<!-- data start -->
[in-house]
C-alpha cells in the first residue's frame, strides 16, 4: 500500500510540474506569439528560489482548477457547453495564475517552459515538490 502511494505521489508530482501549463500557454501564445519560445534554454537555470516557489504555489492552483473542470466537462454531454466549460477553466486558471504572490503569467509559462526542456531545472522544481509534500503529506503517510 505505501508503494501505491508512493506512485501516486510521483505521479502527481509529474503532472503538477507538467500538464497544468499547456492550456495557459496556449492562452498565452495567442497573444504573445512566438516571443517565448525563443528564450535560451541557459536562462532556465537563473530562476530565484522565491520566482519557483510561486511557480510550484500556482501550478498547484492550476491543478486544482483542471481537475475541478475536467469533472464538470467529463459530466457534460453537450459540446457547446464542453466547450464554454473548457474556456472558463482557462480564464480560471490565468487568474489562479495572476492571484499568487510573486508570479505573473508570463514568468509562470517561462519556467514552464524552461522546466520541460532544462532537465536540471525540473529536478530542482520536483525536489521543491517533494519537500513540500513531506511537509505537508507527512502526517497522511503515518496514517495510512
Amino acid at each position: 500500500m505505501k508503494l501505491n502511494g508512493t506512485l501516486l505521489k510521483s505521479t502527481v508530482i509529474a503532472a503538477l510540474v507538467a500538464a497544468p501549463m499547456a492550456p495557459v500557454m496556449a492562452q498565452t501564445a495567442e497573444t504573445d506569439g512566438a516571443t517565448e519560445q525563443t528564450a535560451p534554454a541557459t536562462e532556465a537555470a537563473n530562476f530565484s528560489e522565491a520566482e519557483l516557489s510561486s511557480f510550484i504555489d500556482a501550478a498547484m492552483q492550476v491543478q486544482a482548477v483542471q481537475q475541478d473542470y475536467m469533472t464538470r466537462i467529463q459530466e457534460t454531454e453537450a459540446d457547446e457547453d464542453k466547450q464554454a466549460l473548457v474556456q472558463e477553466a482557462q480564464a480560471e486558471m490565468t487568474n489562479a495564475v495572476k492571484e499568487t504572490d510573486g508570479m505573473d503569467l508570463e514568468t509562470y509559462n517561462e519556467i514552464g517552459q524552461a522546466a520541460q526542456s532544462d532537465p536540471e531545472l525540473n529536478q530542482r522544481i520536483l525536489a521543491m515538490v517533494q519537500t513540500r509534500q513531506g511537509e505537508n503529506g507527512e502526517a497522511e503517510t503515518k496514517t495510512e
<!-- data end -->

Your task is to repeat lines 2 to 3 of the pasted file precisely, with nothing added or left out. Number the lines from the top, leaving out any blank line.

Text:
C-alpha cells in the first residue's frame, strides 16, 4: 500500500510540474506569439528560489482548477457547453495564475517552459515538490 502511494505521489508530482501549463500557454501564445519560445534554454537555470516557489504555489492552483473542470466537462454531454466549460477553466486558471504572490503569467509559462526542456531545472522544481509534500503529506503517510 505505501508503494501505491508512493506512485501516486510521483505521479502527481509529474503532472503538477507538467500538464497544468499547456492550456495557459496556449492562452498565452495567442497573444504573445512566438516571443517565448525563443528564450535560451541557459536562462532556465537563473530562476530565484522565491520566482519557483510561486511557480510550484500556482501550478498547484492550476491543478486544482483542471481537475475541478475536467469533472464538470467529463459530466457534460453537450459540446457547446464542453466547450464554454473548457474556456472558463482557462480564464480560471490565468487568474489562479495572476492571484499568487510573486508570479505573473508570463514568468509562470517561462519556467514552464524552461522546466520541460532544462532537465536540471525540473529536478530542482520536483525536489521543491517533494519537500513540500513531506511537509505537508507527512502526517497522511503515518496514517495510512
Amino acid at each position: 500500500m505505501k508503494l501505491n502511494g508512493t506512485l501516486l505521489k510521483s505521479t502527481v508530482i509529474a503532472a503538477l510540474v507538467a500538464a497544468p501549463m499547456a492550456p495557459v500557454m496556449a492562452q498565452t501564445a495567442e497573444t504573445d506569439g512566438a516571443t517565448e519560445q525563443t528564450a535560451p534554454a541557459t536562462e532556465a537555470a537563473n530562476f530565484s528560489e522565491a520566482e519557483l516557489s510561486s511557480f510550484i504555489d500556482a501550478a498547484m492552483q492550476v491543478q486544482a482548477v483542471q481537475q475541478d473542470y475536467m469533472t464538470r466537462i467529463q459530466e457534460t454531454e453537450a459540446d457547446e457547453d464542453k466547450q464554454a466549460l473548457v474556456q472558463e477553466a482557462q480564464a480560471e486558471m490565468t487568474n489562479a495564475v495572476k492571484e499568487t504572490d510573486g508570479m505573473d503569467l508570463e514568468t509562470y509559462n517561462e519556467i514552464g517552459q524552461a522546466a520541460q526542456s532544462d532537465p536540471e531545472l525540473n529536478q530542482r522544481i520536483l525536489a521543491m515538490v517533494q519537500t513540500r509534500q513531506g511537509e505537508n503529506g507527512e502526517a497522511e503517510t503515518k496514517t495510512e